Prepare briefing papers, outlines, Chairperson’s agenda, etc. for Chairperson;
Manage annual request to board members for completion of conflicts of interest statements;
Plan committee calendar and timing of meetings for standing and ad hoc committees;
Attend, by phone, committee meetings. Write and publish minutes or summarize meetings for consent calendar;
Follow up with committee chairs/members on action items; and
Prepare written advance materials for reporting to the Board of Directors.
Support to Executive Director
Provide reasonable accommodation support to Executive Director as needed;
Manage calendar, travel arrangements, appointments, etc.;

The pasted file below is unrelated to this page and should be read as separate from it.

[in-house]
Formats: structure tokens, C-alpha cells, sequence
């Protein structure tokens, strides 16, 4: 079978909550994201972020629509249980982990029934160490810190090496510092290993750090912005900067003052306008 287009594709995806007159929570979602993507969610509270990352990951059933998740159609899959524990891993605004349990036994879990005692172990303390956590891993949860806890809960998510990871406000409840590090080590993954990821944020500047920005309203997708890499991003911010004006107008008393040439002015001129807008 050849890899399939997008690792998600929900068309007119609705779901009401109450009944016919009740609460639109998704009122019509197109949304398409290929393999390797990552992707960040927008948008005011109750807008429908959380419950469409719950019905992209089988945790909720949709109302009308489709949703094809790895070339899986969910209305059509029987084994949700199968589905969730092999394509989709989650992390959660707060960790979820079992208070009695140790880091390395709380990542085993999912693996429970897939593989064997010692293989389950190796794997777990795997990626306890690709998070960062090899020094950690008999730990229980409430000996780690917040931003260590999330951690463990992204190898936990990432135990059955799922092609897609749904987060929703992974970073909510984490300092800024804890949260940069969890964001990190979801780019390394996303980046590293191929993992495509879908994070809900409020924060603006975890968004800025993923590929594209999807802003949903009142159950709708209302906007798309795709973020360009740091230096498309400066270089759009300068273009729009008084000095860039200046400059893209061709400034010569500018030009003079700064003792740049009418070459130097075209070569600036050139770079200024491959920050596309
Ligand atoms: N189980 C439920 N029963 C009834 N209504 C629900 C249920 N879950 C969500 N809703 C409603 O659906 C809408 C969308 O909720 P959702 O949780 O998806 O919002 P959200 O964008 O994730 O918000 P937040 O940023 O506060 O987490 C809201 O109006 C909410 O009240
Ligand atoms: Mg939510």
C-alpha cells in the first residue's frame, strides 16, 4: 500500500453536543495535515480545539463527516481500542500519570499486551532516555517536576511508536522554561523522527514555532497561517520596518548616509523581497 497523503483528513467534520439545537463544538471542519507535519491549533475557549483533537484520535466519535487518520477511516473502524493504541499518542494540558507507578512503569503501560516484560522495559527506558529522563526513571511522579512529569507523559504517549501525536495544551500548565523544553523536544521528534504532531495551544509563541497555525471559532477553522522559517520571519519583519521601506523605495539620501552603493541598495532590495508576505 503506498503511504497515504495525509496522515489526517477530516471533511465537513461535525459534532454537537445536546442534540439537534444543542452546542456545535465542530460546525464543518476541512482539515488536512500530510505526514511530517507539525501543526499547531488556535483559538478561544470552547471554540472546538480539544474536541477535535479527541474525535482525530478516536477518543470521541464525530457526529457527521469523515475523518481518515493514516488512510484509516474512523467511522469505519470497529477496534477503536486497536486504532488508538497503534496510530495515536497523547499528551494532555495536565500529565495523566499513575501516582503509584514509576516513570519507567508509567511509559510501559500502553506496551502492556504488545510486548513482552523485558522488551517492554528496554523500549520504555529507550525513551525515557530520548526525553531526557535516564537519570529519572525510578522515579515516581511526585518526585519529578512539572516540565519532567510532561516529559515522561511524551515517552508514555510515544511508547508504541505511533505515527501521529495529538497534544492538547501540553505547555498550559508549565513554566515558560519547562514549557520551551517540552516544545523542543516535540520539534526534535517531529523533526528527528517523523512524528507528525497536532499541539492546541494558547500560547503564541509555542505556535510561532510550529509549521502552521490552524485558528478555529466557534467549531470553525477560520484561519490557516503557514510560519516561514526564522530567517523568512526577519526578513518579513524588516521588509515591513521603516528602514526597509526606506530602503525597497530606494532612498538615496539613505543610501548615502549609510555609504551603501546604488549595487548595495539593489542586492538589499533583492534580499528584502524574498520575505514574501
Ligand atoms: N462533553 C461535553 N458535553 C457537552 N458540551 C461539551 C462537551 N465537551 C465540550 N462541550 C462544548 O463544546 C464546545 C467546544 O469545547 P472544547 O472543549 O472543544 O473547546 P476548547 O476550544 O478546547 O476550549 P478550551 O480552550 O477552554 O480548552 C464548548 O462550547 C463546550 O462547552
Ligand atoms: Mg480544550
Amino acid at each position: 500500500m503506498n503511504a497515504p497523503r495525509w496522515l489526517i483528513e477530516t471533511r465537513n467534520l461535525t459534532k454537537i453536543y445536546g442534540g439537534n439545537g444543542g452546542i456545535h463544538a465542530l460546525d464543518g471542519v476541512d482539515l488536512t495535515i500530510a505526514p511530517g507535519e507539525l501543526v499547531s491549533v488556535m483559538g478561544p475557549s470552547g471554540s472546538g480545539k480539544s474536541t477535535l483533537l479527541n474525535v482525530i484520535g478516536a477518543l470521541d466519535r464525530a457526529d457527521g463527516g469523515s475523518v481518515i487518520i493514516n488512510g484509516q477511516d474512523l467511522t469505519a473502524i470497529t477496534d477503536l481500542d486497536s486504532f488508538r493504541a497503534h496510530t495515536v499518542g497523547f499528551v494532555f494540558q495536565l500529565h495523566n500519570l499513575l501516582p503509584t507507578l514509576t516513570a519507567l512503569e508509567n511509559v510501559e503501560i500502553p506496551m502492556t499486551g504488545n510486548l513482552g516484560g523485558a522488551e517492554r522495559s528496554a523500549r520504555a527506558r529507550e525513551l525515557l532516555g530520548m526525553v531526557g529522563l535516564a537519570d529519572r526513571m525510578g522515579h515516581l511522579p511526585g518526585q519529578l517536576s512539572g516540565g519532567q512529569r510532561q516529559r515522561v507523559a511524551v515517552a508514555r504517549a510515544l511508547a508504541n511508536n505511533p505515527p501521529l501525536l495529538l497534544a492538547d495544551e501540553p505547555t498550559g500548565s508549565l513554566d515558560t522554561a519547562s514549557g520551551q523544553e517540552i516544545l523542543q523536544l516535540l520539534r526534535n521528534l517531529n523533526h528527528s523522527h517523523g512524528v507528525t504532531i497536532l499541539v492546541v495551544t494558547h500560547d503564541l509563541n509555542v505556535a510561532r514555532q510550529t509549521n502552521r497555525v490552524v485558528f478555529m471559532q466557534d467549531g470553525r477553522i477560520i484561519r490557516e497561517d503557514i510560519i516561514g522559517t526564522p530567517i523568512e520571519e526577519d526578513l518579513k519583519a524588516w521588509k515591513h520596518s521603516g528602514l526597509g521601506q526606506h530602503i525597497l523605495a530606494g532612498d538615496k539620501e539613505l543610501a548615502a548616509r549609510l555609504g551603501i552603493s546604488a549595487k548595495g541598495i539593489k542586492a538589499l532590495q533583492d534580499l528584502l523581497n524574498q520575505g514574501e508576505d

Assist with material development associated with grant proposals, partnering agreement, letters of intent and collaboration;
Oversee the management of contact lists associated with resource development and fundraising activities such as special events, mailings, donor correspondence, etc.;
Develop an annual calendar of events related to board meetings, WID special events and grants submissions and reporting, including all timelines for all activities associated with these items;
Serve as editor and publicist of WID publications, reports, proposals, etc.; and
Other duties as assigned by the Executive Director to successfully support the agenda of the organization.
The position is intended to be carried out remotely with standardized hours in relation to the Pacific Time Zone.
Strong writing skills, including composition and proofreading;
Strong oral communication skills;